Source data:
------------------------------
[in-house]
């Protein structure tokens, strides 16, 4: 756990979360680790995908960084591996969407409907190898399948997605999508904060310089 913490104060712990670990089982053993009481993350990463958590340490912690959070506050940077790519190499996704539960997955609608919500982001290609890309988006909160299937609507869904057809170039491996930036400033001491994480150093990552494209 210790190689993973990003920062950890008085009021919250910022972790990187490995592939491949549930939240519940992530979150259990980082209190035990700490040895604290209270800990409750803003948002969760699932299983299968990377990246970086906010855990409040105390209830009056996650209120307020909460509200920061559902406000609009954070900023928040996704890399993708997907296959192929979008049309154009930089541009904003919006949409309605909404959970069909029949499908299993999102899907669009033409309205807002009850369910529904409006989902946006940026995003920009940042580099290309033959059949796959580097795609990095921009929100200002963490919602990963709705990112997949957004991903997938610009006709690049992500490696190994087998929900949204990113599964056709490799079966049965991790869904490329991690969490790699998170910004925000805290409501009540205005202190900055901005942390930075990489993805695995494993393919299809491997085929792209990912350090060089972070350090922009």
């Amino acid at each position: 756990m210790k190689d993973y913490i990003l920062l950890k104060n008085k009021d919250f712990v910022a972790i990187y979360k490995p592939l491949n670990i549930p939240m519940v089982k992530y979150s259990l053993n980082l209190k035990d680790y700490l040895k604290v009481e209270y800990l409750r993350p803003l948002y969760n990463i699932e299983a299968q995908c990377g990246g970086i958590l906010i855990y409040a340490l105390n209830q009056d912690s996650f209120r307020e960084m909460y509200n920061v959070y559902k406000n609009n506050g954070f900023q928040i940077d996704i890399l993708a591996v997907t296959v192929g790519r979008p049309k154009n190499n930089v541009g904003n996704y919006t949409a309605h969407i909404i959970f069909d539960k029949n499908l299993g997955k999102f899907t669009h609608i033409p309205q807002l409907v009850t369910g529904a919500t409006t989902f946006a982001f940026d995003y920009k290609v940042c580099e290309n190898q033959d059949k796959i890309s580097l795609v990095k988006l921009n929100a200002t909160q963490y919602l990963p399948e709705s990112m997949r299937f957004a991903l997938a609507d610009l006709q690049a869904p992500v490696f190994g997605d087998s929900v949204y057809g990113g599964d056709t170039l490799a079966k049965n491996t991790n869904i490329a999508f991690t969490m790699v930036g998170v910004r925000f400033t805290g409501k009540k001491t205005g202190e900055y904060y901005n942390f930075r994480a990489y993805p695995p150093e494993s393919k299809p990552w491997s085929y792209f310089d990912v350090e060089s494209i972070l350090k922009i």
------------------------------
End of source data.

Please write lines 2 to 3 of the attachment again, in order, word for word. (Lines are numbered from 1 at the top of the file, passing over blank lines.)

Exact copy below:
């Protein structure tokens, strides 16, 4: 756990979360680790995908960084591996969407409907190898399948997605999508904060310089 913490104060712990670990089982053993009481993350990463958590340490912690959070506050940077790519190499996704539960997955609608919500982001290609890309988006909160299937609507869904057809170039491996930036400033001491994480150093990552494209 210790190689993973990003920062950890008085009021919250910022972790990187490995592939491949549930939240519940992530979150259990980082209190035990700490040895604290209270800990409750803003948002969760699932299983299968990377990246970086906010855990409040105390209830009056996650209120307020909460509200920061559902406000609009954070900023928040996704890399993708997907296959192929979008049309154009930089541009904003919006949409309605909404959970069909029949499908299993999102899907669009033409309205807002009850369910529904409006989902946006940026995003920009940042580099290309033959059949796959580097795609990095921009929100200002963490919602990963709705990112997949957004991903997938610009006709690049992500490696190994087998929900949204990113599964056709490799079966049965991790869904490329991690969490790699998170910004925000805290409501009540205005202190900055901005942390930075990489993805695995494993393919299809491997085929792209990912350090060089972070350090922009």
């Amino acid at each position: 756990m210790k190689d993973y913490i990003l920062l950890k104060n008085k009021d919250f712990v910022a972790i990187y979360k490995p592939l491949n670990i549930p939240m519940v089982k992530y979150s259990l053993n980082l209190k035990d680790y700490l040895k604290v009481e209270y800990l409750r993350p803003l948002y969760n990463i699932e299983a299968q995908c990377g990246g970086i958590l906010i855990y409040a340490l105390n209830q009056d912690s996650f209120r307020e960084m909460y509200n920061v959070y559902k406000n609009n506050g954070f900023q928040i940077d996704i890399l993708a591996v997907t296959v192929g790519r979008p049309k154009n190499n930089v541009g904003n996704y919006t949409a309605h969407i909404i959970f069909d539960k029949n499908l299993g997955k999102f899907t669009h609608i033409p309205q807002l409907v009850t369910g529904a919500t409006t989902f946006a982001f940026d995003y920009k290609v940042c580099e290309n190898q033959d059949k796959i890309s580097l795609v990095k988006l921009n929100a200002t909160q963490y919602l990963p399948e709705s990112m997949r299937f957004a991903l997938a609507d610009l006709q690049a869904p992500v490696f190994g997605d087998s929900v949204y057809g990113g599964d056709t170039l490799a079966k049965n491996t991790n869904i490329a999508f991690t969490m790699v930036g998170v910004r925000f400033t805290g409501k009540k001491t205005g202190e900055y904060y901005n942390f930075r994480a990489y993805p695995p150093e494993s393919k299809p990552w491997s085929y792209f310089d990912v350090e060089s494209i972070l350090k922009i």